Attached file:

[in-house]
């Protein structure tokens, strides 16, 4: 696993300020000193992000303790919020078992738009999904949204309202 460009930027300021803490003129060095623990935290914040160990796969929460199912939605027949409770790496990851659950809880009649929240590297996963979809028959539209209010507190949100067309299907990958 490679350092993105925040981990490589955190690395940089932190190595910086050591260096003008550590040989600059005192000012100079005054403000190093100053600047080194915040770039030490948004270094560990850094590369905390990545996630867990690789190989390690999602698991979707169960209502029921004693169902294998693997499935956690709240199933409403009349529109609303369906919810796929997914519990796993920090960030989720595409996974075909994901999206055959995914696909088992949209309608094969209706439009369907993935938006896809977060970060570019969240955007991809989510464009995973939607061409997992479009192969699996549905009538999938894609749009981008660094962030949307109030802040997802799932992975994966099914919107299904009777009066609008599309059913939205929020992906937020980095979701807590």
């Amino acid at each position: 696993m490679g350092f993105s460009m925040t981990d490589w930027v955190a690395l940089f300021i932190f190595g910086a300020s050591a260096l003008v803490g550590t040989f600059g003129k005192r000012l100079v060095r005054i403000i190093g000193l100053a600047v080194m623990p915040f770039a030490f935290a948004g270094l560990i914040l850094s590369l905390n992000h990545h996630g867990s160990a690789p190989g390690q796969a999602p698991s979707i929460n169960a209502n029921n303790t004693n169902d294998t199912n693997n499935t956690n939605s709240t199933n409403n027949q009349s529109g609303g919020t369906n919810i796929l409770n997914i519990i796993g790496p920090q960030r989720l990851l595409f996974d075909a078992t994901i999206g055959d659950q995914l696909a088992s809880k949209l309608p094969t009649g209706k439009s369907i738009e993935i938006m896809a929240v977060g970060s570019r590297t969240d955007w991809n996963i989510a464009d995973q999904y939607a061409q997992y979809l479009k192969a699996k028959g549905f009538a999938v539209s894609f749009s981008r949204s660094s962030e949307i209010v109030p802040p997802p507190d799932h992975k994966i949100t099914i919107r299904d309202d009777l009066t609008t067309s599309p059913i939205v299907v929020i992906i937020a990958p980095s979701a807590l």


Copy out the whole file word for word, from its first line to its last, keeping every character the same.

[in-house]
């Protein structure tokens, strides 16, 4: 696993300020000193992000303790919020078992738009999904949204309202 460009930027300021803490003129060095623990935290914040160990796969929460199912939605027949409770790496990851659950809880009649929240590297996963979809028959539209209010507190949100067309299907990958 490679350092993105925040981990490589955190690395940089932190190595910086050591260096003008550590040989600059005192000012100079005054403000190093100053600047080194915040770039030490948004270094560990850094590369905390990545996630867990690789190989390690999602698991979707169960209502029921004693169902294998693997499935956690709240199933409403009349529109609303369906919810796929997914519990796993920090960030989720595409996974075909994901999206055959995914696909088992949209309608094969209706439009369907993935938006896809977060970060570019969240955007991809989510464009995973939607061409997992479009192969699996549905009538999938894609749009981008660094962030949307109030802040997802799932992975994966099914919107299904009777009066609008599309059913939205929020992906937020980095979701807590």
């Amino acid at each position: 696993m490679g350092f993105s460009m925040t981990d490589w930027v955190a690395l940089f300021i932190f190595g910086a300020s050591a260096l003008v803490g550590t040989f600059g003129k005192r000012l100079v060095r005054i403000i190093g000193l100053a600047v080194m623990p915040f770039a030490f935290a948004g270094l560990i914040l850094s590369l905390n992000h990545h996630g867990s160990a690789p190989g390690q796969a999602p698991s979707i929460n169960a209502n029921n303790t004693n169902d294998t199912n693997n499935t956690n939605s709240t199933n409403n027949q009349s529109g609303g919020t369906n919810i796929l409770n997914i519990i796993g790496p920090q960030r989720l990851l595409f996974d075909a078992t994901i999206g055959d659950q995914l696909a088992s809880k949209l309608p094969t009649g209706k439009s369907i738009e993935i938006m896809a929240v977060g970060s570019r590297t969240d955007w991809n996963i989510a464009d995973q999904y939607a061409q997992y979809l479009k192969a699996k028959g549905f009538a999938v539209s894609f749009s981008r949204s660094s962030e949307i209010v109030p802040p997802p507190d799932h992975k994966i949100t099914i919107r299904d309202d009777l009066t609008t067309s599309p059913i939205v299907v929020i992906i937020a990958p980095s979701a807590l």